The first half of the section primarily describes Baba’s and Amir’s horrific journey, first to Jalalabad and finally into Peshawar, Pakistan. It also gives some detail about how Kabul has changed in the roughly five years that have elapsed since Chapter 9. In April 1978, the communist left in Afghanistan overthrew President Daoud Khan. The coup created a split in Afghan society that led to numerous executions and widespread paranoia. Regular Afghans were encouraged or forced to turn in anyone who might be an enemy of the ruling faction. It turned out to be the first in a series of events that led to an invasion by Russia at the end of 1979, plunging the country into even greater turmoil. Baba and Amir flee from this atmosphere and the Russian occupation at the opening of the section.
To Baba, for whom doing the right thing is so important, the loss of honor and decency in Afghanistan is perhaps the greatest tragedy to befall his country. The atrocities described, including the Russian guard’s attempted rape of the woman in the truck and the rape of Kamal that is implied, are examples of how the rule of law had essentially collapsed. Though the war has forced Baba and Amir to leave their home and nearly all their possessions behind, Baba only believes more strongly in the necessity of acting with dignity and doing what is right. As he declares to the Russian guard, decency becomes even more important during times of war. This is in large part why Baba becomes furious at Karim when he discovers that Karim has lied and there is no truck waiting to take them to Pakistan, and it is what motivates him to risk his life to preserve the dignity of a woman he doesn’t even know. To him, he is trying to preserve the honor of not just one person, but of all of Afghanistan. The episode is another instance of the overarching theme of the rape of Afghanistan’s powerless by those in power.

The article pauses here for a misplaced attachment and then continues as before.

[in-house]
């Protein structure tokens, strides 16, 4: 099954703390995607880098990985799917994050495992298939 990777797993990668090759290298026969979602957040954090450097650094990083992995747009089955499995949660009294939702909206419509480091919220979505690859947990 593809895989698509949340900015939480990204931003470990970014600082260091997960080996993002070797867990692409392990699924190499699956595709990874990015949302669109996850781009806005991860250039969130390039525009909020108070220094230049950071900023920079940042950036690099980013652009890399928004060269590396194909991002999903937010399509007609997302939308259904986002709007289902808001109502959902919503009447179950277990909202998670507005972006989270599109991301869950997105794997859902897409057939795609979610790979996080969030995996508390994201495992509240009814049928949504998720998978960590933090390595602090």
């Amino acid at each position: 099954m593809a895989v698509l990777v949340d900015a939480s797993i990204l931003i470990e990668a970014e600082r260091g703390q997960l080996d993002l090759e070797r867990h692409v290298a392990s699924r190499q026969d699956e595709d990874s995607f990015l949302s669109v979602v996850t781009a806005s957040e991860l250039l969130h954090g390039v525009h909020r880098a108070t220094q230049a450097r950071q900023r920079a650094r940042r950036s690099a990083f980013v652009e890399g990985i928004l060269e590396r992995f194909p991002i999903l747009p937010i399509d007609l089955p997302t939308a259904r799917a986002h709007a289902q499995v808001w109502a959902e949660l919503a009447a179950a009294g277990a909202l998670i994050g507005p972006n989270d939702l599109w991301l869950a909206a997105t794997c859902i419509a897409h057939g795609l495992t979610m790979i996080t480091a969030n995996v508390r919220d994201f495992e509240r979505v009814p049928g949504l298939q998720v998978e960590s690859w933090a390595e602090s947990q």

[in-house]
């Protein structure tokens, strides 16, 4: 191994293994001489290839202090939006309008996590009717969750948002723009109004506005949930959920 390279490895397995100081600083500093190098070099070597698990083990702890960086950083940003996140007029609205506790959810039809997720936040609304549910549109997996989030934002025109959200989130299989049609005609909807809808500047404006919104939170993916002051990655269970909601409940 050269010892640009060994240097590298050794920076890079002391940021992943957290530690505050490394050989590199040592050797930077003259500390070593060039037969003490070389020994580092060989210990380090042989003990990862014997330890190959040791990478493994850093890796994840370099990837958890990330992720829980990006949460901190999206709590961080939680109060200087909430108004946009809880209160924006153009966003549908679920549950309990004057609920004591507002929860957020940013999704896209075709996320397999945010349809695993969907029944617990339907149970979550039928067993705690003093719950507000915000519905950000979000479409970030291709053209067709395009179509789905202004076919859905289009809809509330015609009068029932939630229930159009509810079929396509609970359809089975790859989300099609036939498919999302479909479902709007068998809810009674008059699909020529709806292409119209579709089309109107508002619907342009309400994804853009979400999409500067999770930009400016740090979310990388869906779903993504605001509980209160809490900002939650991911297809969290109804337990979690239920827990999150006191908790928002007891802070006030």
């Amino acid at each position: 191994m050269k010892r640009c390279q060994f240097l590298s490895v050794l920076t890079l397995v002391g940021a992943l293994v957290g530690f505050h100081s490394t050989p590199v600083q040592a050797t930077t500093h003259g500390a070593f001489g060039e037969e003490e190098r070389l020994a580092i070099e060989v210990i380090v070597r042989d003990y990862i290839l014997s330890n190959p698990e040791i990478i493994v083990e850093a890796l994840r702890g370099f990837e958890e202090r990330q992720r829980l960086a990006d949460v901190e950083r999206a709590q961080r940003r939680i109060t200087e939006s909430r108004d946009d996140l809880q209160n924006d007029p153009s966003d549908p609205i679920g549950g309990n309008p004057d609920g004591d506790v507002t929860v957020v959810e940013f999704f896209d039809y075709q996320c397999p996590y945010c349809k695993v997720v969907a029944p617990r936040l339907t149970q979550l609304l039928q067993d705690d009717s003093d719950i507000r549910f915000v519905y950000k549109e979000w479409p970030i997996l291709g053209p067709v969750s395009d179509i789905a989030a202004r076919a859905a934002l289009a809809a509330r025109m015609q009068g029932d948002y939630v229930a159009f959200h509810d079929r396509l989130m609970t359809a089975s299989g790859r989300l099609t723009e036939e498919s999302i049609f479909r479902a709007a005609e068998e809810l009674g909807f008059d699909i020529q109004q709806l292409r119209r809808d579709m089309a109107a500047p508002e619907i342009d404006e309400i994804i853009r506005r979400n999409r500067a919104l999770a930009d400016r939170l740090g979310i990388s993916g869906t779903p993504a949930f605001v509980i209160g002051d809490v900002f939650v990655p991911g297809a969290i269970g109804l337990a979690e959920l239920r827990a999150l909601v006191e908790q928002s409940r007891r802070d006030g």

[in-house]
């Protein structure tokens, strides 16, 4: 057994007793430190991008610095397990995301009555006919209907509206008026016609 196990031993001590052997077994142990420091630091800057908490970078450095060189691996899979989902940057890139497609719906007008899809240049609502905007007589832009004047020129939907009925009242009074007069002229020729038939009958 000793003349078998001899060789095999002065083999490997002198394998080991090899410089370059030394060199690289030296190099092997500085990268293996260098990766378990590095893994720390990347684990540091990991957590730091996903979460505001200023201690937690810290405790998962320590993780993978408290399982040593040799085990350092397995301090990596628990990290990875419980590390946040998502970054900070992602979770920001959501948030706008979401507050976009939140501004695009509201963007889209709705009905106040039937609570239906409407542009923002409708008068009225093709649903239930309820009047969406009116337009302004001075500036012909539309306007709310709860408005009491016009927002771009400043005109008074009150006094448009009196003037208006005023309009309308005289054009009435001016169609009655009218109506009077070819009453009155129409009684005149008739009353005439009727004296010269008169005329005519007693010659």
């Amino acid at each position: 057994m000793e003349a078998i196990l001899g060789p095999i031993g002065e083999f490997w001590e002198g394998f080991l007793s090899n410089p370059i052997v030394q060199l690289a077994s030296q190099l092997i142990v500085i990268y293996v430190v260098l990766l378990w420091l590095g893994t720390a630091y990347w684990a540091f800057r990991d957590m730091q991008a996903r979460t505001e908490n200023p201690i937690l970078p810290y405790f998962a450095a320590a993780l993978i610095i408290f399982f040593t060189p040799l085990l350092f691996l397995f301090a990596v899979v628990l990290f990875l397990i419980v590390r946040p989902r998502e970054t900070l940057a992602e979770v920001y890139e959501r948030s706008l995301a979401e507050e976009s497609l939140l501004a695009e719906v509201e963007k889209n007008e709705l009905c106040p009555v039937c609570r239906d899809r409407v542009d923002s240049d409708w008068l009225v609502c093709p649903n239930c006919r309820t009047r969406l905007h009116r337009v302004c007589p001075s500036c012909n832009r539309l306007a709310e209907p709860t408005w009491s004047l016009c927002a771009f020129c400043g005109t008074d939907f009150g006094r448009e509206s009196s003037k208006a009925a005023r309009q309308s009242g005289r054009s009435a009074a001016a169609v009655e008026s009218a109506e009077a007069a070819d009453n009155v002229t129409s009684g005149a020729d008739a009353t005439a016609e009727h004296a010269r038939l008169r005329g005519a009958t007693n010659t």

The move to America represents two completely different things to Amir and Baba. In California, Baba feels disconnected from everything he knows. In Kabul, he would send Amir and Hassan to the baker with a stick. The baker would make a notch in the stick for each loaf of bread he gave, and at the end of the month, Baba paid the baker according to how many notches there were. When the manager at the convenience store asks Baba for ID, Baba feels insulted because he takes it as a sign of distrust. He doesn’t recognize that it is a normal question in the U.S. Baba has also lost social status. In Kabul, he was wealthy and respected. In California, he earns low wages working at a gas station. Amir makes a particularly ironic comment, remarking that some of the homes he sees make Baba’s house in Kabul look like a servant’s hut. In the past, Ali and Hassan were the servants, and Baba was the master. Now Baba is more like a servant himself. These differences leave Baba perpetually frustrated. In small ways, he continues trying to reclaim his life in Kabul, like when he buys everyone drinks the night of Amir’s graduation.
Amir also feels disconnected from everything he knew in Kabul, but for him this disconnection has a different meaning. He sees it as an opportunity for a new beginning, and he thinks of America as a place where he can literally escape his past. Most significantly, it is a place where he doesn’t have to be reminded of Hassan and the rape. The metaphor Amir chooses to describe America is a river. Here, the metaphor has two meanings that are related but separate. First, a river always moves forward. In other words, it is always moving toward the future and never toward the past. Second, the river is a common symbol for washing away sin. In Christianity, for instance, baptism symbolizes purification and regeneration. Amir similarly wants a new birth, free of the sins he committed in letting Hassan be raped and lying to force Hassan and Ali out of Baba’s house.